The Graphite Reactor: Isotopes and a new element: http://www.oakridger.com/article/20130318/NEWS/130319906/1007/OPINION?template=printart
does the lack of proper recognition sound familiar also about what
NRU/NRX enabled Canada to do??? "“If at some time a heavenly angel
should ask what the Laboratory in the hills of East Tennessee did to
enlarge man’s life and make it better, I daresay the production of
radioisotopes for scientific research and medical treatment will surely
rate as a candidate for first place.” — Alvin Weinberg, director, Oak
Ridge National Laboratory, 1955-1973. The late Art Rupp would agree.
He was especially proud of the Lab’s isotope development program, which
he helped create and then led. However, in an interview in 2003
with Steve Stow for the ORNL Oral History Project, he said the isotope
program started at the Lab’s Graphite Reactor, which was built in 1943,
had not received the recognition it deserves, either locally or
nationally. In its heyday, the program separated, purified,
promoted, packaged and scheduled the delivery of radioisotopes. The
isotopes shipped from Oak Ridge to hospitals were used to diagnose and
treat cancer and other diseases, prolonging lives. Other isotopes were
useful for industry, agriculture and research. Also, separation work
in the program provided chemical proof for the existence of Element 61
in the periodic table. Henry Moseley, the brilliant English physicist
who was killed at the age of 27 in World War I, confirmed in 1914 the
1902 prediction that an element with this atomic number exists.
Radioactive forms of various elements, called radioisotopes, were
produced in and isolated from the spent uranium fuel of the Graphite
Reactor. This Oak Ridge facility was the world’s first continuously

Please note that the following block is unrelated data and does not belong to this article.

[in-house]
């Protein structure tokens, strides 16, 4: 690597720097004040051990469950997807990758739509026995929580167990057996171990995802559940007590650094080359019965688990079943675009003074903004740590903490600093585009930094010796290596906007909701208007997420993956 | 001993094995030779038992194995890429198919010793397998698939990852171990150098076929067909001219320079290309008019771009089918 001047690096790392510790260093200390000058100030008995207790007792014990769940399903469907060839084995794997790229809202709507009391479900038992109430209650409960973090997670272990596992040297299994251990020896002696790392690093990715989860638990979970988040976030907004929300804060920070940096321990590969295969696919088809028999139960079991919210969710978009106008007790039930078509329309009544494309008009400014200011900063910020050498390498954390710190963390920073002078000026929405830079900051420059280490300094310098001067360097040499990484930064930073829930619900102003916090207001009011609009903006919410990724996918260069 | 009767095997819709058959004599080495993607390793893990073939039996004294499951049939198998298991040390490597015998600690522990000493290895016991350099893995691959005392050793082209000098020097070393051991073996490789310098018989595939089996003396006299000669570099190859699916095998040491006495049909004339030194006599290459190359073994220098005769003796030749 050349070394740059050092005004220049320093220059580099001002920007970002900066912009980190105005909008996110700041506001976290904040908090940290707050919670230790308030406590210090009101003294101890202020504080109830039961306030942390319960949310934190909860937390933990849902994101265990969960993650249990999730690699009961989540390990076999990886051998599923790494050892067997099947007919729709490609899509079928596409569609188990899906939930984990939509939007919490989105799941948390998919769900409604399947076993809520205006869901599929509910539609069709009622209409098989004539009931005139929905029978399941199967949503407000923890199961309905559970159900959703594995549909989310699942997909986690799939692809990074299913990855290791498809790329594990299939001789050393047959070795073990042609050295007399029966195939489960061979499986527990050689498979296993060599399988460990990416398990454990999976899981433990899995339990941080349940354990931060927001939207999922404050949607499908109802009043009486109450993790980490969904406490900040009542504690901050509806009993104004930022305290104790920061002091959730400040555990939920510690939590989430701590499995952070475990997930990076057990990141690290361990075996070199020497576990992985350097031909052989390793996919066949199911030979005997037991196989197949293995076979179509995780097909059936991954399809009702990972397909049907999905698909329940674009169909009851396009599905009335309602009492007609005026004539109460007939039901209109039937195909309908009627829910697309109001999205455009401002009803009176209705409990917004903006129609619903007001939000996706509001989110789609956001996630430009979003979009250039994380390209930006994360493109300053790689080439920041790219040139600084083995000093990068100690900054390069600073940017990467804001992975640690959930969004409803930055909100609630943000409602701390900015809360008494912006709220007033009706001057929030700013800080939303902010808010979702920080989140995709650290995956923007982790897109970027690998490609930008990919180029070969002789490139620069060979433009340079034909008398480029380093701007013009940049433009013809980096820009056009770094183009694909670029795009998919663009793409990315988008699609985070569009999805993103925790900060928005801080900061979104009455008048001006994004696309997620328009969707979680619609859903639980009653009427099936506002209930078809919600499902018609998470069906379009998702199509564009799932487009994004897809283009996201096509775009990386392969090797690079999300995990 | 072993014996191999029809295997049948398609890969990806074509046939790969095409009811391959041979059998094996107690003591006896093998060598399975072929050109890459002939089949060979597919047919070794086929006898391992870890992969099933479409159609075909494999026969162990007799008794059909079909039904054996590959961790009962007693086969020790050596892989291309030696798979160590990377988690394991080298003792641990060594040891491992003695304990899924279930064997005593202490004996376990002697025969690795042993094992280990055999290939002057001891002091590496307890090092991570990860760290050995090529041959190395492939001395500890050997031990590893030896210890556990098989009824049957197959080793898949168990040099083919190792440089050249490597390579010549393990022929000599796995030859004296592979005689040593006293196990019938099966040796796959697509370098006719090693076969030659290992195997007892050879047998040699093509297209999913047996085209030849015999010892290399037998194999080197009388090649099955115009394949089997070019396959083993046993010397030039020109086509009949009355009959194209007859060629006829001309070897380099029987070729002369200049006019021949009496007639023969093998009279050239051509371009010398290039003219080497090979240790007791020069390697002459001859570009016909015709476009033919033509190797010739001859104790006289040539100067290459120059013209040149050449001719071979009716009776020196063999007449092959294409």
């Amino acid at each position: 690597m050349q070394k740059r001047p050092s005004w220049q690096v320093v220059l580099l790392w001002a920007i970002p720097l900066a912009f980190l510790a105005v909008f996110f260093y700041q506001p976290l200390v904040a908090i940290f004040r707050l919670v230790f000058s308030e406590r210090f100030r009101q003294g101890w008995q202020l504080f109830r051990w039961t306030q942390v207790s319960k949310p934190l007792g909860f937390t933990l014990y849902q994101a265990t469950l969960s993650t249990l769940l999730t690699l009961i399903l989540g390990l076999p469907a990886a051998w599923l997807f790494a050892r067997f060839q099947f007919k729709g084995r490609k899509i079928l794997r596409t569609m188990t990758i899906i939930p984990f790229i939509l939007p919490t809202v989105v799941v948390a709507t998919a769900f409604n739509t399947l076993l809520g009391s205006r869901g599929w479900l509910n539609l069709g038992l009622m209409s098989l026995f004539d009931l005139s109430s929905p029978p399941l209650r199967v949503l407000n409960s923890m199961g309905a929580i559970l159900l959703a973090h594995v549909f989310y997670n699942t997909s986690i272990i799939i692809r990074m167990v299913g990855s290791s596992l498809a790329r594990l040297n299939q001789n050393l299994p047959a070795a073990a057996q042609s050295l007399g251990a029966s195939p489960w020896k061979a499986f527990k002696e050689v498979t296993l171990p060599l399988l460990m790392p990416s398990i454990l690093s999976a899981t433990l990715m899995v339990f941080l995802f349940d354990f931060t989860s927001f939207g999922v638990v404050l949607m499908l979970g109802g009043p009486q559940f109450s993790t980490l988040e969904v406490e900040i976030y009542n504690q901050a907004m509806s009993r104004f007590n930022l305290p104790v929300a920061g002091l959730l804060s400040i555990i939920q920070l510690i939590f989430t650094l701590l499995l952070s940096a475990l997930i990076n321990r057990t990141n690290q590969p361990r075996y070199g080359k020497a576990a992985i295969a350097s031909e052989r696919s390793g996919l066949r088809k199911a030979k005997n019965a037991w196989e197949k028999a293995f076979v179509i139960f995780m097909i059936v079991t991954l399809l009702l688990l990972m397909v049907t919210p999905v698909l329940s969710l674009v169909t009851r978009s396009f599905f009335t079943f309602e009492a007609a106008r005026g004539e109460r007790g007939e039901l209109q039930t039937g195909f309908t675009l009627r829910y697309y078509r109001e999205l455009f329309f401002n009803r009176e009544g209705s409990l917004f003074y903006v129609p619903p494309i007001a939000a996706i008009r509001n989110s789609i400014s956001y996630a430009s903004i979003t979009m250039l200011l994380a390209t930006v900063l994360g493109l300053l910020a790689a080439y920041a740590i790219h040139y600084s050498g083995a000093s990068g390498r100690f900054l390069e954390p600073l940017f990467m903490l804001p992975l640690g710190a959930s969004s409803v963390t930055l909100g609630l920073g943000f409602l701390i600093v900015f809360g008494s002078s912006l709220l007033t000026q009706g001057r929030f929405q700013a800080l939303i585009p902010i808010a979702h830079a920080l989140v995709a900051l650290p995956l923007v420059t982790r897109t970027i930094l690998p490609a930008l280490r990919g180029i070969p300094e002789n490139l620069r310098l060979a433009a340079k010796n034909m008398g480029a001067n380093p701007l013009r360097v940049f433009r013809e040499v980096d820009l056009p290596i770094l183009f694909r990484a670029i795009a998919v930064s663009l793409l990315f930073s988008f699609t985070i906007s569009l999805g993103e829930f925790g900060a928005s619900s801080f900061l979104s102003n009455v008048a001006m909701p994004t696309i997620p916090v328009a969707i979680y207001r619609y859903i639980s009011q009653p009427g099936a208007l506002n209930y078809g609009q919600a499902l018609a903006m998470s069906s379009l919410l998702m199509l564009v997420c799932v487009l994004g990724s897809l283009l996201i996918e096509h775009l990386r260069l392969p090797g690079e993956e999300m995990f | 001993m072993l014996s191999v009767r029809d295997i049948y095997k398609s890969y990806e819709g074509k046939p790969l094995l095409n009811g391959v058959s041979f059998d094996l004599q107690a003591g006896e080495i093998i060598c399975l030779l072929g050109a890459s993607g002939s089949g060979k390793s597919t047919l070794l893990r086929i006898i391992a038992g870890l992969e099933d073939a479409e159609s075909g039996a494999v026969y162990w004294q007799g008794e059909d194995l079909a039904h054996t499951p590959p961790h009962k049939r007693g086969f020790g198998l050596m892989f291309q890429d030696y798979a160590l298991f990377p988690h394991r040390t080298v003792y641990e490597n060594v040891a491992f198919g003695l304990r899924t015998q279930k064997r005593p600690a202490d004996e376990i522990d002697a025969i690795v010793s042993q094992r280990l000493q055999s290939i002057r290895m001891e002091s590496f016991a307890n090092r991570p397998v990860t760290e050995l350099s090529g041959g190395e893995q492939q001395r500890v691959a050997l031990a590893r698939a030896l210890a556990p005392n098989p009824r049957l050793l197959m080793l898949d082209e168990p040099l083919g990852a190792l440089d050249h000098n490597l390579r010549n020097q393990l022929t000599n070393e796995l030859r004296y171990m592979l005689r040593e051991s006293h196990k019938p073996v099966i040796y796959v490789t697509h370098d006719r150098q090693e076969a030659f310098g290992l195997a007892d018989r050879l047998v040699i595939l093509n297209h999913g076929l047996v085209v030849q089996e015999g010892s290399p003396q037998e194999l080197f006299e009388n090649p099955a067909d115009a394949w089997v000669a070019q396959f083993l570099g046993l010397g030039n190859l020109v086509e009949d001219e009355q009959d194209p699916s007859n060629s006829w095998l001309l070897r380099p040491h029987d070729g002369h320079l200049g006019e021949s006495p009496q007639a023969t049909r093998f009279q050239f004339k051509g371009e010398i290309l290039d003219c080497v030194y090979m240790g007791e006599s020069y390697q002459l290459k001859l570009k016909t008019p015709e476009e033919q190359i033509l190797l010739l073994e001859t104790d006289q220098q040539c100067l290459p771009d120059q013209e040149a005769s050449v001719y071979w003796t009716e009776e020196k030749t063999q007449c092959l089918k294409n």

operated nuclear reactor. It enabled researchers to demonstrate that
gram quantities of plutonium-239 could be produced in a reactor and
separated from the spent uranium fuel. Researchers created other
radioisotopes, such as radioactive phosphorus, by immersing a
nonradioactive target material, such as melted sulfur in aluminum cans,
in the sea of neutrons inside the reactor. Under John Gillette’s
stewardship, the program made up to 12,000 shipments of isotopes a year —
or 104,000 shipments between 1946 and 1957. The first radioisotope
produced and shipped from a reactor — the Graphite Reactor — was
carbon-14. It was sent in 1946 to a hospital in St. Louis for cancer
research. Rupp, a chemical engineer trained at Purdue University
where he was once president of the poetry club, noted New York City’s
Rockefeller Center has a statue of Prometheus, but Oak Ridge does not.
Why is this important? The element discovered in Oak Ridge was named
after Prometheus, the titan in Greek mythology who stole fire from
Mount Olympus and brought it down to mankind. In 1945, Jacob
Marinsky, Lawrence Glendenin and Charles Coryell isolated the new
element in a hot cell after separating rare earths from radioactive
fission products. They were members of George Boyd’s group, which
pioneered the use of ion-exchange chromatography for separating
radioisotopes. Employing a spectroscopic method, they identified
Element 61, the only radioactive rare-earth metal. Coryell’s wife, Grace
Marie, proposed the name promethium for the new element — a suggestion
accepted by the International Union of Pure and Applied Chemistry.
“Promethium is an element that does not exist naturally on Earth,” Rupp
told Stow. Like technetium, it occurs only as a byproduct of fission.
Promethium has been identified in the spectrum of a star in the
Andromeda galaxy. Promethium made on Earth is used for atomic batteries
in missiles and spacecraft. “Its discovery in Oak Ridge is something that has just been forgotten,” Rupp said."
Welcome to the Future of Neutron Scattering in Canada
a grassroots, nonpartisan movement of ordinary Canadians
that emerged in response to the lack of commitment by federal government(s) to build a new research reactor in Canada for nearly 2 decades.